Office of Naval Research receives newest research vessel
The U.S. Office of Naval Research (ONR) recently welcomed the U.S. Navy’s newest research vessel R/V Sally Ride in honor of the first American female astronaut.
The Navy’s Superintendent of Shipbuilding received the ship from the Dakota Creek Industries shipyard in Anacortes, Washington, and ONR delivered it to officials from the Scripps Institution of Oceanography at the University of California San Diego.
Scripps will operate and maintain Sally Ride under a charter lease agreement with ONR, which manages the ship on behalf of the Navy.
“The Navy plays a major role in supporting the national research fleet by delivering cutting-edge research vessels like the Sally Ride,” said Dr. Frank Herr, head of ONR’s Ocean Battlespace Sensing Department. “The Sally Ride is a next-generation research ship that’s sure to make new maritime discoveries and scientific breakthroughs, and contribute to the Navy’s overall mission.”
Sally Ride takes the place of recently retired R/V Melville, which Scripps operated from 1969 to 2014. Melville sailed over 1.5 million miles, mapped the deepest spot on the planet and made the first observations of deep-ocean volcanic eruptions.
“The Sally Ride, like her namesake, will support new discoveries in our Earth’s oceans over the course of the next 30 or more years,” said Program Officer Tim Schnoor, who oversees ONR’s research vessel programs. “The ship will be outfitted with the latest oceanographic instrumentation to support science at sea and instruction of the next generation of seagoing oceanographers. This work will be essential to gaining a greater understanding of the Earth’s changing climate and learning more about the ocean environment in which the Navy operates.”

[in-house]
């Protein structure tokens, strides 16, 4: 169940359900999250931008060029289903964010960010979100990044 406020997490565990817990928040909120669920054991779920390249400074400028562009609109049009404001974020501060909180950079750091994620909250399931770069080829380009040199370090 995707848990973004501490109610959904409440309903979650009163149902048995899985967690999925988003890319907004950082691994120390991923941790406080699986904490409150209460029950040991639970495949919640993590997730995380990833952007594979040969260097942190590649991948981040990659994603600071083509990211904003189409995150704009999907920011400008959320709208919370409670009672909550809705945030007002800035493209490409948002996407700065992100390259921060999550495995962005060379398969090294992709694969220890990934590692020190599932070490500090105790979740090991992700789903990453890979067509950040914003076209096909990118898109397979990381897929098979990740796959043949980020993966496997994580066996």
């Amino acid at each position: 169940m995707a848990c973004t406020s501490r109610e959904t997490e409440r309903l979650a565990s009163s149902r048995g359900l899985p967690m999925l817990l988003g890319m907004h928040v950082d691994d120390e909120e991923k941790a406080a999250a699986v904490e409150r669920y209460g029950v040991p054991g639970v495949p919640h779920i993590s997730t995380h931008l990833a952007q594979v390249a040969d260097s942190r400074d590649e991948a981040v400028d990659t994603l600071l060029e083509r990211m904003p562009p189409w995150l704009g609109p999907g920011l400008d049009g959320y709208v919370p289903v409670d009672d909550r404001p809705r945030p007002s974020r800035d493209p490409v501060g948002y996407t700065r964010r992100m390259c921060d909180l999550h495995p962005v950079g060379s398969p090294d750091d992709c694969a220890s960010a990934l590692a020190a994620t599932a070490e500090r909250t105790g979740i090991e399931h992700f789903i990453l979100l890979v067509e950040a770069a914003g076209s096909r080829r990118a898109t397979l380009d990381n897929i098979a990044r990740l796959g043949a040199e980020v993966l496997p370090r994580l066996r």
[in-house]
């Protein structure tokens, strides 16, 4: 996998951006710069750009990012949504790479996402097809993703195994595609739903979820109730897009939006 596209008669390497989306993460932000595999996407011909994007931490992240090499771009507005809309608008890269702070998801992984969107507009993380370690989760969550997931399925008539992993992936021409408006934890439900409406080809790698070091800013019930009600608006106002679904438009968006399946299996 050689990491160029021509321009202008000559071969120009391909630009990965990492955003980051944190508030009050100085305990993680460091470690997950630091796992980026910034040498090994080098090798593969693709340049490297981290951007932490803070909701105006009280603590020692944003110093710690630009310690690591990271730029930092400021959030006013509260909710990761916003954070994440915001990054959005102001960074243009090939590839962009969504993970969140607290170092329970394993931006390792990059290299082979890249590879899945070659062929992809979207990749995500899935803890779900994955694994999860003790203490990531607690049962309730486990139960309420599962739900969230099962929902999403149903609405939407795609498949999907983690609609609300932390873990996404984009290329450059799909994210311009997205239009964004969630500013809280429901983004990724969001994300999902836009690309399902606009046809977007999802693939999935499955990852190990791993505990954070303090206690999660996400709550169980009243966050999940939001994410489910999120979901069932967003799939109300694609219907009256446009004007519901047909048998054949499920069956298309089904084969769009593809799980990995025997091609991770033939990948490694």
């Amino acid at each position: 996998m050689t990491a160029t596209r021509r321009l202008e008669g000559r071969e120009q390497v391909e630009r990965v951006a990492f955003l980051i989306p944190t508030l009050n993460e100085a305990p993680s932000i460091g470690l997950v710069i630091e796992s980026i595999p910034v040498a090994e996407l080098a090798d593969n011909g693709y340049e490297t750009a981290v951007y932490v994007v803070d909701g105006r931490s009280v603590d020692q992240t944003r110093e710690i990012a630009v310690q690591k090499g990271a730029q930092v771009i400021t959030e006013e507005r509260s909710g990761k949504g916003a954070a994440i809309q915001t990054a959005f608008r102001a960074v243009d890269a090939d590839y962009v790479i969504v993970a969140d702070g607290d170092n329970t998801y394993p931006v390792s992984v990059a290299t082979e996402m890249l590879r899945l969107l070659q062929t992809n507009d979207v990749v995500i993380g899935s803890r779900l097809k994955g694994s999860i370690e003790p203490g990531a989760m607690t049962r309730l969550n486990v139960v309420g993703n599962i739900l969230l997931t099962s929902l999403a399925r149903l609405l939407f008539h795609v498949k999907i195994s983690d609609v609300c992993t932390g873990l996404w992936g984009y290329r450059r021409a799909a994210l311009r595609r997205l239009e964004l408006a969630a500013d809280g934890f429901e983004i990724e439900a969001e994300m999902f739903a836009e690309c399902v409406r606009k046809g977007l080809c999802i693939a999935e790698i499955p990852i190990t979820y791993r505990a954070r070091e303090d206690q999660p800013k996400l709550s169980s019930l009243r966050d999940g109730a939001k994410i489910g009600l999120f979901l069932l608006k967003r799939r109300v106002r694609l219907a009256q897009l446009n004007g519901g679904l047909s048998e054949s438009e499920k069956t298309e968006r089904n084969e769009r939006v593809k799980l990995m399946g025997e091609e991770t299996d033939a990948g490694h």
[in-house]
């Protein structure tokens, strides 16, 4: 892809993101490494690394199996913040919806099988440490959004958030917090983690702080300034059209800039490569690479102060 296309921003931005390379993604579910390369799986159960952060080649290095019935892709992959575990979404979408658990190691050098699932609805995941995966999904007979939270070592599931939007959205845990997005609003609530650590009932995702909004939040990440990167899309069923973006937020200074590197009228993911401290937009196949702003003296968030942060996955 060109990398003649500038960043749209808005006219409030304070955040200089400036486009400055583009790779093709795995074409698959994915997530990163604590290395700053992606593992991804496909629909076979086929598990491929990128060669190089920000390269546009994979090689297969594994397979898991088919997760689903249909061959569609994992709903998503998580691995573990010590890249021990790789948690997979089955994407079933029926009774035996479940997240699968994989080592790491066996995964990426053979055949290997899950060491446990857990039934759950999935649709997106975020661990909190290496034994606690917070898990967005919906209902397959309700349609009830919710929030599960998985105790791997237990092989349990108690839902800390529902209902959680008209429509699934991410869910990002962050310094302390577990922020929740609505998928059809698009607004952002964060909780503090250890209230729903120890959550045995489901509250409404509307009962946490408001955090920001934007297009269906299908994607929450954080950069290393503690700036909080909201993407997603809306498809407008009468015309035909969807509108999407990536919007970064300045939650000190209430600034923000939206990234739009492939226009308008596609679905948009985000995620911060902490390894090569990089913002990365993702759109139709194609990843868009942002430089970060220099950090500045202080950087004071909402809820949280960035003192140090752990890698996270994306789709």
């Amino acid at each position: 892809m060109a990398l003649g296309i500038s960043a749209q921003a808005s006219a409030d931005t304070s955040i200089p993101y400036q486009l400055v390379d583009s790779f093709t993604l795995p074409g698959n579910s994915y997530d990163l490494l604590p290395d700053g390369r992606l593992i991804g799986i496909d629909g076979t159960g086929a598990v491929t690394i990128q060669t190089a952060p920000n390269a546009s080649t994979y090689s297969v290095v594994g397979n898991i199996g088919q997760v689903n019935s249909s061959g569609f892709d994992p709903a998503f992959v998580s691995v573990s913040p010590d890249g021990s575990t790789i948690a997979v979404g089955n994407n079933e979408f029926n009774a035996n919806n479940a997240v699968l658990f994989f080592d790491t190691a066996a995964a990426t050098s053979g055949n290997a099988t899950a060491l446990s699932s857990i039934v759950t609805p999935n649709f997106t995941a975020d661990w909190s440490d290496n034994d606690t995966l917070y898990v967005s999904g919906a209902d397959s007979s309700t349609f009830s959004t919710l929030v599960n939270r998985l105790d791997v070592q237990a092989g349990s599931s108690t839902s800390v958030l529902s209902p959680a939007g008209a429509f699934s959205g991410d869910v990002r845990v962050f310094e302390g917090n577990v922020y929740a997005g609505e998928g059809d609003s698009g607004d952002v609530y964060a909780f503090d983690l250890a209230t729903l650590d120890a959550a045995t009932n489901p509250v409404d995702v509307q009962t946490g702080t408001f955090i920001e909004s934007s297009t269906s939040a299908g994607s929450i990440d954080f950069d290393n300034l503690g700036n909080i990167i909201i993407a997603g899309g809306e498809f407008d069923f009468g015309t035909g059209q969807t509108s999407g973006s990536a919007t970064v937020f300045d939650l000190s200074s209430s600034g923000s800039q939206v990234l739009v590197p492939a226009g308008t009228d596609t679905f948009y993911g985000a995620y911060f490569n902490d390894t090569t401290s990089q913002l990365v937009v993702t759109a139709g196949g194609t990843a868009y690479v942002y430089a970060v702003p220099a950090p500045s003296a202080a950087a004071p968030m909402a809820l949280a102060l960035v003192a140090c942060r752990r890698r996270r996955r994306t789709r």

The 238-foot-long Sally Ride can sail on cruises as long as 40 days and accommodate both a 20-person crew and up to 24 scientists. The vessel has multi-beam bottom-mapping and ocean current profiling sonars, advanced meteorological sensors and satellite data transmission systems. It also features the latest navigation and ship-positioning systems and a specially designed hull that improves sonar acoustic performance.
Sally Ride will spend the next month being outfitted with equipment, spare parts, food and other supplies needed for basic ship operations. In August, it will begin shake-down cruises, an opportunity to test the ship’s capabilities as it goes from the shipyard in Washington to its ultimate homeport in San Diego, where Scripps is located.
Upon arrival, it will begin a series of science verification cruises to test its installed systems and ensure its readiness for conducting future research missions.
In October, Sally Ride will begin federally funded research operations.